April 28 marked Workers Memorial Day, a time for union members and community allies to mourn the dead and injured and continue the struggle for good jobs that are safe and healthy for all workers.
Council 4 members and staff gathered for a brief but solemn ceremony in front of our Workers Memorial Monument in New Britain, where the names of our members who died on the job are etched in stone.
We honored the memory of Nick Yetishefsky of AFSCME Local 1026, a Metropolitan District Commission employee who passed away last October. Nick's wife Meg, sister-in-law Beth and mother-in-law Betty Kuehnel, a retired Council 4 Staff Representative, joined us for this special ceremony.
"I wish we didn't have to gather for these ceremonies," said ConnectiCOSH Executive Director Michael Fitts, who noted that 14 workers die on the job every day. "Any number [of workplace fatalities] higher than zero is unacceptable."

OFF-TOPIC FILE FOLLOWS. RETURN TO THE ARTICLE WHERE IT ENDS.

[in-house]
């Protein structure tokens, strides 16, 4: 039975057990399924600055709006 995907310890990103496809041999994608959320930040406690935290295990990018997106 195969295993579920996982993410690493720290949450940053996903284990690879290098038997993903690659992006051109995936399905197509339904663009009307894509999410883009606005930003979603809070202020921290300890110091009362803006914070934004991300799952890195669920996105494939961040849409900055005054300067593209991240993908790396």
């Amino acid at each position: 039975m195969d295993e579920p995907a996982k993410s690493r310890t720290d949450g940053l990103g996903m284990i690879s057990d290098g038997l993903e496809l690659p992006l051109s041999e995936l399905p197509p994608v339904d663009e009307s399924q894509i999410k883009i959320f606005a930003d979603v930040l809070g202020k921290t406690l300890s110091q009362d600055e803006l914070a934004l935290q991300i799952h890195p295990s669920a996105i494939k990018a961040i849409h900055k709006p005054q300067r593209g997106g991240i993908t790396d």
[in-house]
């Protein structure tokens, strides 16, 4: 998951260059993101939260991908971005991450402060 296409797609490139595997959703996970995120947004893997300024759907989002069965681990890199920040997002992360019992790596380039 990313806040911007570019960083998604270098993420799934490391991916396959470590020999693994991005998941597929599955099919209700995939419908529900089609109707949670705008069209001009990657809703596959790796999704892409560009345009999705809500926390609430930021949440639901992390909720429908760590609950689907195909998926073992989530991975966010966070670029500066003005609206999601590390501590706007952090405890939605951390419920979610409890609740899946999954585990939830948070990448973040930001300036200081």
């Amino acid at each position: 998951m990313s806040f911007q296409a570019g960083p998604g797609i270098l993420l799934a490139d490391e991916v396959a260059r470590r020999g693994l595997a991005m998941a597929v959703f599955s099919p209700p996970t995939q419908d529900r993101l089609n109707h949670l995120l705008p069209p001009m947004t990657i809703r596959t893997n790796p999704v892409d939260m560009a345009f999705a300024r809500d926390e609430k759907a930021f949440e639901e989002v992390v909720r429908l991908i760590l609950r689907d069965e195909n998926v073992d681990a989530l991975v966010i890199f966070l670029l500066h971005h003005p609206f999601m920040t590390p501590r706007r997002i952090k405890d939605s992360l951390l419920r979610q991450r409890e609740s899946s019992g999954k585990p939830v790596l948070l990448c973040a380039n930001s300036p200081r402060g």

Fitts reminded us to hold our elected officials accountable when it comes to funding programs that affect safety and training.
This year marked the 40th anniversary of the Occupational Safety and Health Act as well as the 100th anniversary of the Triangle Shirtwaist Factory Fire in New York City.
"Their screams echo through the decades and pierce our ears this morning," said Council 4 Executive Director Sal Luciano, referring to the 146 workers who died when trapped behind doors locked by their employer.
In addition to the Council 4 event, Workers Memorial Day ceremonies took place at Bushhell Park in Hartford, where the Connecticut AFL-CIO has a permanent memorial; at Washington in Park in Groton, were there is a memorial walkway and benches; and in Bridgeport, where building trades union members led a remembrance on the 25th anniversary of the collapse of the L'Ambiance Hotel Plaza.